CDT advocated in courts across the country, filing more than a dozen briefs. We filed as an intervenor in litigation to protect the 2015 Open Internet Order, a case that will receive more attention in 2018. We also urged the 9th Circuit to stand up for the rights of internet users to post anonymously, and petitioned courts to protect copyright and the privacy of email content.
TALKING TECH ON OUR PODCAST
CDT’s podcast, Tech Talk, is now available on Soundcloud, iTunes, and Google Play and features more than 30 episodes on topics such as algorithmic fairness, cross-device tracking, education technology, and cyber bullying. Take a listen.
A Closer Look
FEATURE 1 OF 3
EMPOWERING ENGINEERS TO MAKE ETHICAL ALGORITHMS
CDT has embarked on a project to explore “digital decisions” – how algorithms, machine learning, big data, and automated decisions impact individuals and shape society. Industry and government are applying algorithms and automation to problems big and small, like reminding us when to leave for the airport, determining eligibility for social services, and even detecting deadly diseases. This new era of digital decision-making has created a new challenge: ensuring that decisions made by computers reflect democratic values. CDT wants to ensure that big data and automation are used in ways that create better outcomes for everyone, and not in ways that disadvantage minority groups.
The engineers and product managers who design these systems are in a position to prevent unintended unfair, discriminatory, and harmful outcomes up front. To help mitigate harm at the design level, CDT created a digital decisions tool to help developers understand and mitigate unintended bias and ethical pitfalls as they design automated decision-making systems.
This interactive tool translates principles for fair and ethical automated decision-making into a series of questions that can be addressed during the process of designing and deploying an algorithm. The questions address developers’ choices, such as what data to use to train an algorithm, what factors or features in the data to consider, and how to test the algorithm. These questions should provoke thoughtful consideration of the subjective choices that go into building an algorithm.
The tool is informed by extensive research by CDT and academic partners about how algorithms and machine learning work, how they’re used, and the potential risks of using them to make important decisions.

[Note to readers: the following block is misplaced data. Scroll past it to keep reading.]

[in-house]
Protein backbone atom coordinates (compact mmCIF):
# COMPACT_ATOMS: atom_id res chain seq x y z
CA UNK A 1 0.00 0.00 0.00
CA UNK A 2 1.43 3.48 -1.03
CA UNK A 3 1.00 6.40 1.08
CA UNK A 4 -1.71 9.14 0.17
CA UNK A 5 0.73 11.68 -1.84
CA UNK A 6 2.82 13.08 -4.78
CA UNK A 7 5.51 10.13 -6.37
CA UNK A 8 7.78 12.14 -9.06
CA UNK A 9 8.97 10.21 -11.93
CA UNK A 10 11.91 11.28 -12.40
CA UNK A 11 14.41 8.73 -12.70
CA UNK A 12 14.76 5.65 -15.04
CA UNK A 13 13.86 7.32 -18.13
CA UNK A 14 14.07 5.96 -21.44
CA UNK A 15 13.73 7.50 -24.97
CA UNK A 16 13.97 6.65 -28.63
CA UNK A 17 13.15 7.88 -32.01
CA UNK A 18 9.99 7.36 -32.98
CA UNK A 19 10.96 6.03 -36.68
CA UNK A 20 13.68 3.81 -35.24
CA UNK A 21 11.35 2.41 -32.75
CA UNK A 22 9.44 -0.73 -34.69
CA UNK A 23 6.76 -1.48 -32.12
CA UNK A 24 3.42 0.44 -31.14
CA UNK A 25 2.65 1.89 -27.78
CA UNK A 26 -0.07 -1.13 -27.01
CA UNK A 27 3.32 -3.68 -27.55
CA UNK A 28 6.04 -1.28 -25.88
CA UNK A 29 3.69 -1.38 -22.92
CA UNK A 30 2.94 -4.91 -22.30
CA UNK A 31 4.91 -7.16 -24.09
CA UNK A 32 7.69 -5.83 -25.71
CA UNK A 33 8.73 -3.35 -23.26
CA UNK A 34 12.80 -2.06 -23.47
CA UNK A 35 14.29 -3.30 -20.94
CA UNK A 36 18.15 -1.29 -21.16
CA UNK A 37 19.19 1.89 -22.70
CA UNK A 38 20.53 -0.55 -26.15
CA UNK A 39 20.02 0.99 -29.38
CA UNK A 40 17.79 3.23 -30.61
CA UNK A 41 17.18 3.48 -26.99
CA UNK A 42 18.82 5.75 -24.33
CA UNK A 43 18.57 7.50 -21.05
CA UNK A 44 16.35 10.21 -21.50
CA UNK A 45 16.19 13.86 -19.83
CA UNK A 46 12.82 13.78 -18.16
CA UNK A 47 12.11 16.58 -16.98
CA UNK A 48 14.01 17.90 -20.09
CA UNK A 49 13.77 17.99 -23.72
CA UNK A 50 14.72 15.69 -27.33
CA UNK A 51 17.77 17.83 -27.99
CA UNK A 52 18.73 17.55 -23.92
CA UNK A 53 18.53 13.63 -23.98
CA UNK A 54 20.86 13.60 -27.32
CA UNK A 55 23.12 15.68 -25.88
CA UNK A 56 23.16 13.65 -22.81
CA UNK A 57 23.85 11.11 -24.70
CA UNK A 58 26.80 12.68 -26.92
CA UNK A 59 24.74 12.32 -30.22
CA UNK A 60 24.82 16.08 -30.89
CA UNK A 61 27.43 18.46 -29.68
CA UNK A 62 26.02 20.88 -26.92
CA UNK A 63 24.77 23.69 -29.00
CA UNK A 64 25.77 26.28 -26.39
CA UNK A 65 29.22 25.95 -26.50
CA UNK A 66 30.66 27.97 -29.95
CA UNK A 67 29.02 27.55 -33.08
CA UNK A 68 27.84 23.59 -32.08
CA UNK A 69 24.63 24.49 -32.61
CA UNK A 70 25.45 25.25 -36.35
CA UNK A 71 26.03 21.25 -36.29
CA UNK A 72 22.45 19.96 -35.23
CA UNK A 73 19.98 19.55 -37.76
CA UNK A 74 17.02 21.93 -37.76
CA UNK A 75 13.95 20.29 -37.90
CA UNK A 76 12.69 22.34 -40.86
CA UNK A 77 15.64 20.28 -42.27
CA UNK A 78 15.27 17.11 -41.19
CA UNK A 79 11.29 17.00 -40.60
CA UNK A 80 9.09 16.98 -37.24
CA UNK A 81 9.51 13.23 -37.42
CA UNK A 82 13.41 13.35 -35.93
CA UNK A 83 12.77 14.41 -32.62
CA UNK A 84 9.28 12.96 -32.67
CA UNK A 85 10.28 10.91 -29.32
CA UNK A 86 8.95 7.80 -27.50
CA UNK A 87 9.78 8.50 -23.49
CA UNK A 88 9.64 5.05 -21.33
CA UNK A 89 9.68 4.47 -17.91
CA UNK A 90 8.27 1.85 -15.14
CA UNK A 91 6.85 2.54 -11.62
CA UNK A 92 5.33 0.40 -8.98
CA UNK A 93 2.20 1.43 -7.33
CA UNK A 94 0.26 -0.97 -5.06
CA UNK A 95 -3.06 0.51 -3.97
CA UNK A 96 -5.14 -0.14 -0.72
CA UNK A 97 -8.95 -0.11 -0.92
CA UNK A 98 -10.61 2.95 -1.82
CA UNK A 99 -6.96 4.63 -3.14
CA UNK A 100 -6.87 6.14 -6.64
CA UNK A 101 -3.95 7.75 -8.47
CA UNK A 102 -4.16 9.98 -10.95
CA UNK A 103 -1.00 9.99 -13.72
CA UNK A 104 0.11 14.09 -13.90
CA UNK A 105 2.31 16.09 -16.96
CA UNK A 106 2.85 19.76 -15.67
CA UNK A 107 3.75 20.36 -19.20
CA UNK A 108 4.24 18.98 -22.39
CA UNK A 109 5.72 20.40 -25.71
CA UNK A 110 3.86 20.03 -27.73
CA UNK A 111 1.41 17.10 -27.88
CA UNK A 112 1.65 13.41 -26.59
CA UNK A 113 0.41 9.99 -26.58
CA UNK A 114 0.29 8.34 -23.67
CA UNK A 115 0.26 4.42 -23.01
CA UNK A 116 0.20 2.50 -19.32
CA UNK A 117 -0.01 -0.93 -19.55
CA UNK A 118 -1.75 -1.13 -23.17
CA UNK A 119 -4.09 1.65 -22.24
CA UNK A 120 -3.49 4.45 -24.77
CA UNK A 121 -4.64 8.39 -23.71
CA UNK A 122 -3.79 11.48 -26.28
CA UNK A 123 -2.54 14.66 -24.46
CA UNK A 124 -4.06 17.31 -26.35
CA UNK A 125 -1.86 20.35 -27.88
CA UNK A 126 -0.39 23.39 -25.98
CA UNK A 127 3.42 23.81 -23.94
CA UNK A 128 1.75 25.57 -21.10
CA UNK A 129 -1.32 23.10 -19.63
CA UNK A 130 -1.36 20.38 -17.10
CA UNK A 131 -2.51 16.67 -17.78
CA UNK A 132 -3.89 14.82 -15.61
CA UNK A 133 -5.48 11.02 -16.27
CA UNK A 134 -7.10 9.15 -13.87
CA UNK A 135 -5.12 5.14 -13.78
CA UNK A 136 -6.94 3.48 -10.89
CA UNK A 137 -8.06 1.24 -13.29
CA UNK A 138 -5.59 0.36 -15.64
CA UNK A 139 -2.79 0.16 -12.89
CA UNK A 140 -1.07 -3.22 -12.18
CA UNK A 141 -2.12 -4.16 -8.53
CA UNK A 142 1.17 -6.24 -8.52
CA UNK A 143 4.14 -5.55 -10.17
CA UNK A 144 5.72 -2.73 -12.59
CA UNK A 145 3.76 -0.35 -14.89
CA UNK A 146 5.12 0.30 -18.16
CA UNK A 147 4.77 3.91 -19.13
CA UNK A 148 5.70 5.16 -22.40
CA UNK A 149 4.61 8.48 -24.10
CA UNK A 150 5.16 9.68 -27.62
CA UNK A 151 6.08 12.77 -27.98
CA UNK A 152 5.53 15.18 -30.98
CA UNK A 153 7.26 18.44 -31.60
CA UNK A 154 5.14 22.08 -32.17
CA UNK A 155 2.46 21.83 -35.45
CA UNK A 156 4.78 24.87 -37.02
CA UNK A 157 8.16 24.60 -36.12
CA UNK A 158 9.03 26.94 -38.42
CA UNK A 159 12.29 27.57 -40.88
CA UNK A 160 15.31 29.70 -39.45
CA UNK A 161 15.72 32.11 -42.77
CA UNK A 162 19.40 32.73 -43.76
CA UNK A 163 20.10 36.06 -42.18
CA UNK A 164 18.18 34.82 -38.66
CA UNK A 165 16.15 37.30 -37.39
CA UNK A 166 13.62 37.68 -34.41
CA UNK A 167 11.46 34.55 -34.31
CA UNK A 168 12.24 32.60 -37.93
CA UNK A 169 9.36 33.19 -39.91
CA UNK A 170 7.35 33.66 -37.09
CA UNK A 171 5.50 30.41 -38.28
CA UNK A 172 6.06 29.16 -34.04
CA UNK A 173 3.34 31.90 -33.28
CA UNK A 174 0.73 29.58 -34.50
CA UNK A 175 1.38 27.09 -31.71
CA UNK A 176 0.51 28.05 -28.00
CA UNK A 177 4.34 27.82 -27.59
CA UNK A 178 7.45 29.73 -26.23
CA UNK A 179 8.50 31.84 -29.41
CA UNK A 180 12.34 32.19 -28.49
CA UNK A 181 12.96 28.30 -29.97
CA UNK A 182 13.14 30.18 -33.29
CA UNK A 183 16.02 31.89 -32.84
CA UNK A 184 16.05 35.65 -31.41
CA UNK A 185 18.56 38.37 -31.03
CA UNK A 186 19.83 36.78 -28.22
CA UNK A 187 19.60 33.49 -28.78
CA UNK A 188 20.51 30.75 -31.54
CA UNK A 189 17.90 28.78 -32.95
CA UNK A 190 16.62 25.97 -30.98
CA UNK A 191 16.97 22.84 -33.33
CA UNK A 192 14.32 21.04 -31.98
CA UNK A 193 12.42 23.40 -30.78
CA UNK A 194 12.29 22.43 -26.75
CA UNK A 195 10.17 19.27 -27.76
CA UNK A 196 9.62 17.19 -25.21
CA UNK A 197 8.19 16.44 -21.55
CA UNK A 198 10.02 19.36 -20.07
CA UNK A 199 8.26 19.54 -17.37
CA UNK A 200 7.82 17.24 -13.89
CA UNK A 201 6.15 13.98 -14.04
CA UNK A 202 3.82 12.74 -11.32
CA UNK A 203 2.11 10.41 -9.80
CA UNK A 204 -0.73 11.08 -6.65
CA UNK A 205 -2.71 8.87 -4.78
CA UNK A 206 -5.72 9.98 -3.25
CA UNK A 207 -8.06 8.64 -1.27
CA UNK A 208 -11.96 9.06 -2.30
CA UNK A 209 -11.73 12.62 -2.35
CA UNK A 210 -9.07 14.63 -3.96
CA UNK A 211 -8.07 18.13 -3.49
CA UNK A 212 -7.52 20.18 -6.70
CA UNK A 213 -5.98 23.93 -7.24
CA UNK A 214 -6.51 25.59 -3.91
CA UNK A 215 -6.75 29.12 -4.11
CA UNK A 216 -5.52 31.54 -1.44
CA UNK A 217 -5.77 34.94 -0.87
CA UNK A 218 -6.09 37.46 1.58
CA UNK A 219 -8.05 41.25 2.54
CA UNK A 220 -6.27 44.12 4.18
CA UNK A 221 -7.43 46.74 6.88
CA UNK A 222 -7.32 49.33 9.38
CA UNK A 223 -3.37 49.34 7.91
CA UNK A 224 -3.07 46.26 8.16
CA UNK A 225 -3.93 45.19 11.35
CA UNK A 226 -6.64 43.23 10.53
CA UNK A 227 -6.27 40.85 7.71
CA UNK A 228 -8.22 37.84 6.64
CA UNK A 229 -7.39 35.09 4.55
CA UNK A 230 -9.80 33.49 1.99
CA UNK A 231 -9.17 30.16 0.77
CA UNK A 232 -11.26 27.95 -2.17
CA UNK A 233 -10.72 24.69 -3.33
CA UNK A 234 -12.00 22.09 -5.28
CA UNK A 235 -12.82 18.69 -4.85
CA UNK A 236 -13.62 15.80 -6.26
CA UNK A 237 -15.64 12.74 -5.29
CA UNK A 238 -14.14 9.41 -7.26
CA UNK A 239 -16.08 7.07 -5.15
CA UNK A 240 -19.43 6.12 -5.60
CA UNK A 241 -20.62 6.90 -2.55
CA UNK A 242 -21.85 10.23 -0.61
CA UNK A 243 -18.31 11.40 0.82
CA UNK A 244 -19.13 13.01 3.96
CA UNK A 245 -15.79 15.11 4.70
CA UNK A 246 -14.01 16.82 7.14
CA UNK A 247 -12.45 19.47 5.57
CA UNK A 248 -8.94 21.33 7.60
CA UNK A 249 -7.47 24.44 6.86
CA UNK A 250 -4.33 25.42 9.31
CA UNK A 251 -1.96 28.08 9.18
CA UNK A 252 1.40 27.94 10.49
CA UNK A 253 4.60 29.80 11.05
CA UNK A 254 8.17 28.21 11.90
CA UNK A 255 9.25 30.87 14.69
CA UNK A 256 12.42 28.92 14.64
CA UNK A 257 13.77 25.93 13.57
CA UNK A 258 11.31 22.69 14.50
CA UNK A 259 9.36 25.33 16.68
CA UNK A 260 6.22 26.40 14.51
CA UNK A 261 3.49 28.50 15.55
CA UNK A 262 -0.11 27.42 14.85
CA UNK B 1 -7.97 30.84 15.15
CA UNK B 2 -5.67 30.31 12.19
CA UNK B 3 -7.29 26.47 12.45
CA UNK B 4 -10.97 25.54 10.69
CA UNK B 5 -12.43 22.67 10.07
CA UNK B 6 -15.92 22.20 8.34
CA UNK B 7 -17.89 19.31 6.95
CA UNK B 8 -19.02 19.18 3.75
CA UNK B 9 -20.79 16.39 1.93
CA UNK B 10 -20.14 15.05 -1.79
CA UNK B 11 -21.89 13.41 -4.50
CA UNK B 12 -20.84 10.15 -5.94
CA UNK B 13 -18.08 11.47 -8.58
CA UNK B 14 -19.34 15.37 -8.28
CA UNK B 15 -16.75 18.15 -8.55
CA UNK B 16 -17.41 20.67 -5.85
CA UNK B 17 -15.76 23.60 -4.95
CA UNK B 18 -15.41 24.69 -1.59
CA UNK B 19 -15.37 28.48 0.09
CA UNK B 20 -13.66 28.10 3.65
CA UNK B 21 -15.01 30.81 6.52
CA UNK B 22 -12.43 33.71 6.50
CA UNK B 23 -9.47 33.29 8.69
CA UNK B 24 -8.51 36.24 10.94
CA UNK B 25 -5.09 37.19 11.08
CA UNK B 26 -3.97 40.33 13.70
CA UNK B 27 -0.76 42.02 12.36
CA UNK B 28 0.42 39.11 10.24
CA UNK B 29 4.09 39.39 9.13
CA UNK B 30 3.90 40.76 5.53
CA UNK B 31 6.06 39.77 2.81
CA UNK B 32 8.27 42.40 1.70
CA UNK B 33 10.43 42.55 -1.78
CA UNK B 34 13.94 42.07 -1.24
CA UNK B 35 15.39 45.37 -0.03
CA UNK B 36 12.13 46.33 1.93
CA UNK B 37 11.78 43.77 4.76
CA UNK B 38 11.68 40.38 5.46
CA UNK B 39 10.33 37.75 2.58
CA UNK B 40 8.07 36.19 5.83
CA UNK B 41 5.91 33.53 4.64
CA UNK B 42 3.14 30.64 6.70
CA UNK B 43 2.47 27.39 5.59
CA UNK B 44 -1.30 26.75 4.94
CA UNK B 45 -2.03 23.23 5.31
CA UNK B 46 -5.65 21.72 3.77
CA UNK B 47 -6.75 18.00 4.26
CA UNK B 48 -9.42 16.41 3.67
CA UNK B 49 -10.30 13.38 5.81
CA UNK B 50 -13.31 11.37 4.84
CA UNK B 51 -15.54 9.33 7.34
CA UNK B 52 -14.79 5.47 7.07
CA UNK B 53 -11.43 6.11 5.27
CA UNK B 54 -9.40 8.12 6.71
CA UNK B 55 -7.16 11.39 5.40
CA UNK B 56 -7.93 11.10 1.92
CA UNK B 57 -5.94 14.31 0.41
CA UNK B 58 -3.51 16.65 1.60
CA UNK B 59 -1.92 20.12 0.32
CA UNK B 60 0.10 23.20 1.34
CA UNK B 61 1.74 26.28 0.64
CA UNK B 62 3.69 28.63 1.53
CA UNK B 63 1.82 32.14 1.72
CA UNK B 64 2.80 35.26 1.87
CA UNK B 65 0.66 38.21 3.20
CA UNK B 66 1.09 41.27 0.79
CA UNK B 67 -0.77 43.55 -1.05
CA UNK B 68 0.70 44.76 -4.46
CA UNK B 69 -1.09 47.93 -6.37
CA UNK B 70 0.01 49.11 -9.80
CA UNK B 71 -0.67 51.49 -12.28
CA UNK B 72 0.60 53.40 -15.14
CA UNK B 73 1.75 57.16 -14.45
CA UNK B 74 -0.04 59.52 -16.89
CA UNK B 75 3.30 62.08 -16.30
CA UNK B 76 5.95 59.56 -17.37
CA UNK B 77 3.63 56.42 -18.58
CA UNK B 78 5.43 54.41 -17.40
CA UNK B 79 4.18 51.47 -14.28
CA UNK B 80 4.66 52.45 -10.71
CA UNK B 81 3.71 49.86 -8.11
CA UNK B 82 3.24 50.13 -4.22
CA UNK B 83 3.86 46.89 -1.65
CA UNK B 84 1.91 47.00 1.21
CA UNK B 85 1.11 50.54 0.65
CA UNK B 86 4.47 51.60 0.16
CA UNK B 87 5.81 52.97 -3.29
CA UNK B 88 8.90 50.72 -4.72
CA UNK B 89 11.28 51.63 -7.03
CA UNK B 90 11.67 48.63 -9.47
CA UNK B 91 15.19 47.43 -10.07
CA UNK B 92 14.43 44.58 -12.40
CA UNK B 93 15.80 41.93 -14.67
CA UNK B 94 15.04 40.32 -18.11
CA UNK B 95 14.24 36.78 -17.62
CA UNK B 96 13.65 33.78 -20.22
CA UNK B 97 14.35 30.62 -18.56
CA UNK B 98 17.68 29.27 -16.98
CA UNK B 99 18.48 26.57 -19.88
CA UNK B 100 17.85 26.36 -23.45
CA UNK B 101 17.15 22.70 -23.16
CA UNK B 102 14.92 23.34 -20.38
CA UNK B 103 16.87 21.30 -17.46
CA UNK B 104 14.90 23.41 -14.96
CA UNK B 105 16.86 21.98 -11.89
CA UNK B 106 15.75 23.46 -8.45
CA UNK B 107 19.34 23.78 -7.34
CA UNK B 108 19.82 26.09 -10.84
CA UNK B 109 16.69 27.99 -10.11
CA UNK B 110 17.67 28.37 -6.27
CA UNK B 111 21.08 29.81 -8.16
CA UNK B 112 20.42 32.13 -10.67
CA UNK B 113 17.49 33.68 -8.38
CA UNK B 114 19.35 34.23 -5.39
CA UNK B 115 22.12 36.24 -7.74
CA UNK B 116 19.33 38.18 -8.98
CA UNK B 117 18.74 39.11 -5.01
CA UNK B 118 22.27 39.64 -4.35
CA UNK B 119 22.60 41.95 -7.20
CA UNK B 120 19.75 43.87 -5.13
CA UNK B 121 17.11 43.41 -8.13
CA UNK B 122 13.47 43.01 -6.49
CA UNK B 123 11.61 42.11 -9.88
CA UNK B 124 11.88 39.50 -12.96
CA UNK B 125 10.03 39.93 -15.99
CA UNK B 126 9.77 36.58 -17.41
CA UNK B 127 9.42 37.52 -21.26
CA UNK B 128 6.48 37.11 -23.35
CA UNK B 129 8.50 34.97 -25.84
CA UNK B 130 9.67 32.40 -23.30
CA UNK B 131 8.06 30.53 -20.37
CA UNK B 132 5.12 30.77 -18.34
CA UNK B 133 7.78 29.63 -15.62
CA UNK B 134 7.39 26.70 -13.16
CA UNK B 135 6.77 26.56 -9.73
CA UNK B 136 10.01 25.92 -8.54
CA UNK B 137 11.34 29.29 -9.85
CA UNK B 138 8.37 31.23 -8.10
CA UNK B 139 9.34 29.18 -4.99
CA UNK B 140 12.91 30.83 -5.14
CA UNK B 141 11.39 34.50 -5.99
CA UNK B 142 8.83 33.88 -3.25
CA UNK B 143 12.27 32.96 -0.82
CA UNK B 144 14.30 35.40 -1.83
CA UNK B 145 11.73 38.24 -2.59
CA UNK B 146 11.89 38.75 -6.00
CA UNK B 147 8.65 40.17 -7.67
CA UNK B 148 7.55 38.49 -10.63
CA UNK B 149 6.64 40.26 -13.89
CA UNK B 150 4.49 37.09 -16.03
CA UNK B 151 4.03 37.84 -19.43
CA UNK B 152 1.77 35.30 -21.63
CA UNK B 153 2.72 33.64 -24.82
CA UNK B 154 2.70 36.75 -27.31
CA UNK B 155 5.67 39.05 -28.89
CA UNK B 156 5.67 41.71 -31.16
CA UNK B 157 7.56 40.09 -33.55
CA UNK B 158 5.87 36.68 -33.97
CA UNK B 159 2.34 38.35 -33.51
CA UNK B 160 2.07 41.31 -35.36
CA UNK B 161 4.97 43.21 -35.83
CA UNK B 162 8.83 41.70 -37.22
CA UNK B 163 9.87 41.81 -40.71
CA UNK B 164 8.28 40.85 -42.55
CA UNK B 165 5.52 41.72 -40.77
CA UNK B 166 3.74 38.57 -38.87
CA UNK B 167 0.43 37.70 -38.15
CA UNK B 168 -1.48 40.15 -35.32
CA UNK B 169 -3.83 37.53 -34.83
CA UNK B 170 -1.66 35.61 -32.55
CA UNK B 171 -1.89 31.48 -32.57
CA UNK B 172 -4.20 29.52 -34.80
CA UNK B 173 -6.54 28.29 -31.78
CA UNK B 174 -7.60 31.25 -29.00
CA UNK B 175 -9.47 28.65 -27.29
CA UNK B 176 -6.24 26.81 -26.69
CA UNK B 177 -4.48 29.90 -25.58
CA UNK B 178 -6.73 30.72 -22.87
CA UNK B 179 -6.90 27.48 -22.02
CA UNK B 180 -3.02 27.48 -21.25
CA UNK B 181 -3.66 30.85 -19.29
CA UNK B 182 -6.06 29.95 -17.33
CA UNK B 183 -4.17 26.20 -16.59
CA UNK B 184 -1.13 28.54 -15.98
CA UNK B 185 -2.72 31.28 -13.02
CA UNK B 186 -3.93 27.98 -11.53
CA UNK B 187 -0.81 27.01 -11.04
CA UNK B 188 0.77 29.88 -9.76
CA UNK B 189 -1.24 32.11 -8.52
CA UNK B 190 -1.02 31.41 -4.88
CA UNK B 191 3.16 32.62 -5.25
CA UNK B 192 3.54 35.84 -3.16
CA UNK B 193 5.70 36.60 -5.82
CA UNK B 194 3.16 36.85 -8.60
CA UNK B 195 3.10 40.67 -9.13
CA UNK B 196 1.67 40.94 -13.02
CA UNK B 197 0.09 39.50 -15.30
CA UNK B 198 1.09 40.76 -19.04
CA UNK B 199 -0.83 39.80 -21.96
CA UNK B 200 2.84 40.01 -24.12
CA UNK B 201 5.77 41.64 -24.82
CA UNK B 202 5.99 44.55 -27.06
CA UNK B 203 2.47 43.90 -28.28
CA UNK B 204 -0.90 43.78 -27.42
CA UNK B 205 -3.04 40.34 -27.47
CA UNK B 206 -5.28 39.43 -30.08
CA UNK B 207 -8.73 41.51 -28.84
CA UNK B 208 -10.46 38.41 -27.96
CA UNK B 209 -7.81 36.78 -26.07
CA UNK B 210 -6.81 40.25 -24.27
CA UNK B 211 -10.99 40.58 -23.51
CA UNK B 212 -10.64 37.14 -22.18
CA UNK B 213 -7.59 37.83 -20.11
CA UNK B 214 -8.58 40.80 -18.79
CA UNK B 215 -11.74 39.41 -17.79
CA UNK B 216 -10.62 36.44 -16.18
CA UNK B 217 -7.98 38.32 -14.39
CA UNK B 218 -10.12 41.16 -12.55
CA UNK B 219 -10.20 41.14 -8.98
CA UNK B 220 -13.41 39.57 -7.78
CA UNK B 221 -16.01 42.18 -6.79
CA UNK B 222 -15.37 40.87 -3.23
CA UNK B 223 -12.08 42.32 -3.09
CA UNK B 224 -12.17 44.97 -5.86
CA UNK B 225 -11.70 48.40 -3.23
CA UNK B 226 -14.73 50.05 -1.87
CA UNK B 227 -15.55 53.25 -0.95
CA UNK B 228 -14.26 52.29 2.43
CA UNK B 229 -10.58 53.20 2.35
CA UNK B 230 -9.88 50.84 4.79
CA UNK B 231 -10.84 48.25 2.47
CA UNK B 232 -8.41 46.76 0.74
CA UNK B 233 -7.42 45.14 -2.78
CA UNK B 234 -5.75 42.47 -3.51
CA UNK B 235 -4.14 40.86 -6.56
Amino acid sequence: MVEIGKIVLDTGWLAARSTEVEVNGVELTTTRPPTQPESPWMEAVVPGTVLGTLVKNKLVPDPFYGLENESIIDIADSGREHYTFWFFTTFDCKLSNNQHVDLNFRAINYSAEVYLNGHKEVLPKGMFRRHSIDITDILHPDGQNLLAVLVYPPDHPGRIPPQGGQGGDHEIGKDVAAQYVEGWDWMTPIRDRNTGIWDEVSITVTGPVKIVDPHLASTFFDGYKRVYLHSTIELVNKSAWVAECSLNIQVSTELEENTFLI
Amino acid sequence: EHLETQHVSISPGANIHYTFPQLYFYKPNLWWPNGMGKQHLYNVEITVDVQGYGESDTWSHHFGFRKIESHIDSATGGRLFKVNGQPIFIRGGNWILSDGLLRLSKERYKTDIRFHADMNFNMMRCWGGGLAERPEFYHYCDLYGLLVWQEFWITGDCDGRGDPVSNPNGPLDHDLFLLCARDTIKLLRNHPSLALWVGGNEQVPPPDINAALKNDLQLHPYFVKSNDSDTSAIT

FEATURE 2 OF 3
MAKING OUR ELECTIONS MORE SECURE
Data-driven campaigns and computerized election infrastructure have raised serious concerns regarding election privacy and security. As more political activity touches the digital realm, there exists a real potential for these issues to influence voting, compromise election activities, and alter core democratic norms. Through a grant from the Democracy Fund, CDT is conducting a two-year research project aimed at addressing key election cybersecurity issues, such as voter registration security and campaign data management.
The 2016 US election demonstrated just how vulnerable elections can be to a variety of cyber attacks. The election included massive voter data breaches and the first confirmed electronic hacking of operational U.S. election systems. Despite a lack of any evidence that vote counts were changed, it is clear that under-resourced election officials need support to deal with growing cybersecurity challenges.
Initially, CDT is developing best practices for modernizing voter registration system cybersecurity and providing election officials with guidance on cybersecurity. With highly-resourced nation states now a serious threat to elections, election administrators must be equipped with tools that can be used to better protect voting systems before, during, and after a cyberattack.
As the project progresses, CDT will conduct outreach and create accessible materials for election officials at all levels of government to help them improve their ability to audit their elections. Currently, only 30 states conduct any level of post-election auditing, with even fewer conducting a truly robust statistical audit.
Finally, CDT will leverage its experience and networks to identify ways to increase local government cybersecurity capacity by building bridges with local information security communities. Cybersecurity professionals around the country perform common security evaluation techniques every day – from network scanning to website vulnerability discovery. This pool of technical expertise can help election officials better prepare, respond, and evaluate potential attacks.
This work is vital to fortifying democracy not just in the United States but also worldwide. With data-driven campaigns and computerized election infrastructure raising legitimate concerns and fears, this work will be essential to enhancing election security and strengthening the public’s confidence in the democratic processes.
FEATURE 3 OF 3
DEBATING THE FUTURE OF SPEECH ONLINE
It has been 20 years since the landmark Supreme Court decision in Reno v. ACLU that extended full First Amendment protections to speech online. The decision struck down key portions of the Communications Decency Act and cleared the way for the tremendous growth of the internet we know today. CDT was instrumental in fighting back against provisions of the Act that threatened online expression.
As the internet grows and evolves, CDT continues to be a leading voice for ensuring that the highest level of legal protection is given to speech online worldwide. With a new generation now debating issues around community and speech online, CDT convened a one-day symposium, the Future of Speech Online. The event, which was held in partnership with the Charles Koch Institute and the Newseum Institute, brought together new voices and perspectives to find ways to work together to shape a digital future where speech and democracy flourish.